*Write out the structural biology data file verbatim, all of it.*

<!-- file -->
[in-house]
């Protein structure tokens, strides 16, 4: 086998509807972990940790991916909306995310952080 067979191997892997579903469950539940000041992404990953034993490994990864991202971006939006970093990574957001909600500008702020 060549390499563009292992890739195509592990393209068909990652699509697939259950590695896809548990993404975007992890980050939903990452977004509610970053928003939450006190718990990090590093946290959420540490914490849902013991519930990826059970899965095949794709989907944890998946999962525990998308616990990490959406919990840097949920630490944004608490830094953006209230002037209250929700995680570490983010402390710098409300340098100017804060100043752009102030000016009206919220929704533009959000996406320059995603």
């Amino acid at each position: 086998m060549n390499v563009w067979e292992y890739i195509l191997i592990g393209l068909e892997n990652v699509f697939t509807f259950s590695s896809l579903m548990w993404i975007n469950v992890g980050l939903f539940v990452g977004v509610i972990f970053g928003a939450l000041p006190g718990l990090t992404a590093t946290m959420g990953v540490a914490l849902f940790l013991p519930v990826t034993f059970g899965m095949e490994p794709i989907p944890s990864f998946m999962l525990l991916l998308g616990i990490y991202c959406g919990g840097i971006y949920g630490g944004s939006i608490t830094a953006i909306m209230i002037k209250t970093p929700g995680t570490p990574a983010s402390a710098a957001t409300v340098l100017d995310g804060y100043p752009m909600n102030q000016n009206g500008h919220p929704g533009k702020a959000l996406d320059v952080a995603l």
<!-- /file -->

[in-house]
């Protein structure tokens, strides 16, 4: 086998509807972990940790991916909306995310952080 067979191997892997579903469950539940000041992404990953034993490994990864991202971006939006970093990574957001909600500008702020 060549390499563009292992890739195509592990393209068909990652699509697939259950590695896809548990993404975007992890980050939903990452977004509610970053928003939450006190718990990090590093946290959420540490914490849902013991519930990826059970899965095949794709989907944890998946999962525990998308616990990490959406919990840097949920630490944004608490830094953006209230002037209250929700995680570490983010402390710098409300340098100017804060100043752009102030000016009206919220929704533009959000996406320059995603």
């Amino acid at each position: 086998m060549n390499v563009w067979e292992y890739i195509l191997i592990g393209l068909e892997n990652v699509f697939t509807f259950s590695s896809l579903m548990w993404i975007n469950v992890g980050l939903f539940v990452g977004v509610i972990f970053g928003a939450l000041p006190g718990l990090t992404a590093t946290m959420g990953v540490a914490l849902f940790l013991p519930v990826t034993f059970g899965m095949e490994p794709i989907p944890s990864f998946m999962l525990l991916l998308g616990i990490y991202c959406g919990g840097i971006y949920g630490g944004s939006i608490t830094a953006i909306m209230i002037k209250t970093p929700g995680t570490p990574a983010s402390a710098a957001t409300v340098l100017d995310g804060y100043p752009m909600n102030q000016n009206g500008h919220p929704g533009k702020a959000l996406d320059v952080a995603l």